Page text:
Standard & Poor’s rewarded California’s revenue assumptions by giving its credit rating a positive outlook on Feb. 15, Pietronico said. S&P rates the Golden State as A-, its fourth- lowest investment grade and the lowest of any state. Perhaps Christie hopes to receive the same treatment, he said. The company rates the Garden State three steps higher at AA-.
“The assumptions are reasonable, but there are a lot of variables at play,” Pietronico said.
New Jersey’s estimated pension-funding deficit fell to $36.3 billion after Christie signed bills last year that raised workers’ contributions to the plan and health-care expenses, increased the minimum retirement age for new employees to 65 from 62 and froze cost-of-living increases. Yet the governor’s budget didn’t include the $3 billion recommended pension payment and the unfunded liability swelled to $41.8 billion for the 12 months through June.
A 2010 law required the state to phase in full payments over seven years after a decade of lapsed funding. Christie budgeted $484 million payment for the current fiscal year. Actuaries recommended the state put in $3 billion. His plan calls for more than $1 billion in payments in fiscal 2013.
The unfunded liability will continue to grow, however, because of the failure to make full contributions until fiscal 2018, Fitch has said. The company rates New Jersey’s general- obligation debt AA-, its fourth-highest grade.
The pension payment represents about 3.4 percent of the total budget this year, Christie said in his speech.
“My proposal of $1.1 billion for pensioners in this state reinforces my commitment to the security and financial future of all public workers,” he said. “Stand with me on this commitment. Let us live up to our word.”
Christie proposed school aid of $8.87 billion in his budget, an amount of spending on kindergarten to 12th-grade schools that he said is a “record level of investment.”
Even with the 10 percent tax cut, rates in many income brackets will be higher than those in New York, Connecticut, and Pennsylvania, the governor said.
“We need to reverse our competitive disadvantage,” Christie said. “In the mid-Atlantic region, New Jersey needs to be the best home for growth.”
Democrats say a family with a $50,000 annual income would pay $80 less in taxes under Christie’s plan, while someone earning $1 million would save $7,200.
Democrats led by Senate President Stephen Sweeney, of West Deptford, and Assembly Speaker Sheila Oliver, of East Orange, said a central tenet of Christie’s spending plan may be in doubt as their party formulates a proposal to lower property taxes. Christie has “coddled” about 16,000 millionaires and Democrats won’t support any tax cut that favors the wealthy, Sweeney said.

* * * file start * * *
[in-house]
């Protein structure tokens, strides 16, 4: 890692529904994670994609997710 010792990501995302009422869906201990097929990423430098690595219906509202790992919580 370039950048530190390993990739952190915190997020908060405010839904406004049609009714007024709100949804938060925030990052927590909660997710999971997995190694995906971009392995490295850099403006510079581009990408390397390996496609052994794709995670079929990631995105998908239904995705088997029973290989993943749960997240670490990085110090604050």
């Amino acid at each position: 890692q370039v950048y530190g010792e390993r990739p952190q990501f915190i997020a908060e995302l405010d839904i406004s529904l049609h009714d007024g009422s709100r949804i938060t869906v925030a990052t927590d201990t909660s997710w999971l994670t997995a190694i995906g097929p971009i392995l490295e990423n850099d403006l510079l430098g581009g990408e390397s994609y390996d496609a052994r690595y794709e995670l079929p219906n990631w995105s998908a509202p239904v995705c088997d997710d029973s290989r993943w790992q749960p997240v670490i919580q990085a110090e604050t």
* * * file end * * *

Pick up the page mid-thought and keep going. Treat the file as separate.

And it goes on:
“It’s not hard to figure out: He controls the numbers all the way around and he certifies the revenue,” Sweeney told reporters. “They play a lot of games with those numbers.”
Although 52 percent of registered voters support the income-tax cut, 76 percent would prefer reducing property taxes first, according to a Rutgers University Eagleton Institute of Politics poll released Tuesday. Property taxes, the highest in the nation, rose 2.4 percent to average $7,759 in 2011, according to state data.
Voters overestimate how much money they would get from Christie’s tax cut, the poll showed, with 35 percent of respondents saying it would save them more than $500. A household would have to earn more than $150,000 a year to reach that level, the institute said. Only 14 percent said their household income was more than $150,000 annually.
The telephone survey from Feb. 9-11 compiled responses from 914 registered voters and the results had a margin of error of plus or minus 3.3 percentage points.
Patrick Murray, who teaches politics and directs the Monmouth University polling institute, said since January both Republicans and Democrats have become “overly concerned with Christie’s political future.” In the process, the government is acting as if economic trouble Christie has warned of since taking office in January 2010 is over, Murray said.
“There’s a bit of a rosy picture in this budget,” the professor said. “It’s hard to see how any economy can rebound that quickly.”
Assemblyman Declan O’Scanlon, a Republican from Little Silver who serves as his party’s budget officer, said he isn’t concerned with Christie’s reliance on growth, considering the governor’s past record of balancing spending plans.
“It’s really the budget we’ve all been hoping for over the past few years,” he said in an interview. “We’re not now, once again, facing massive cuts which everyone agrees was a tough thing. Now of course we have to pay attention and be fiscally responsible.”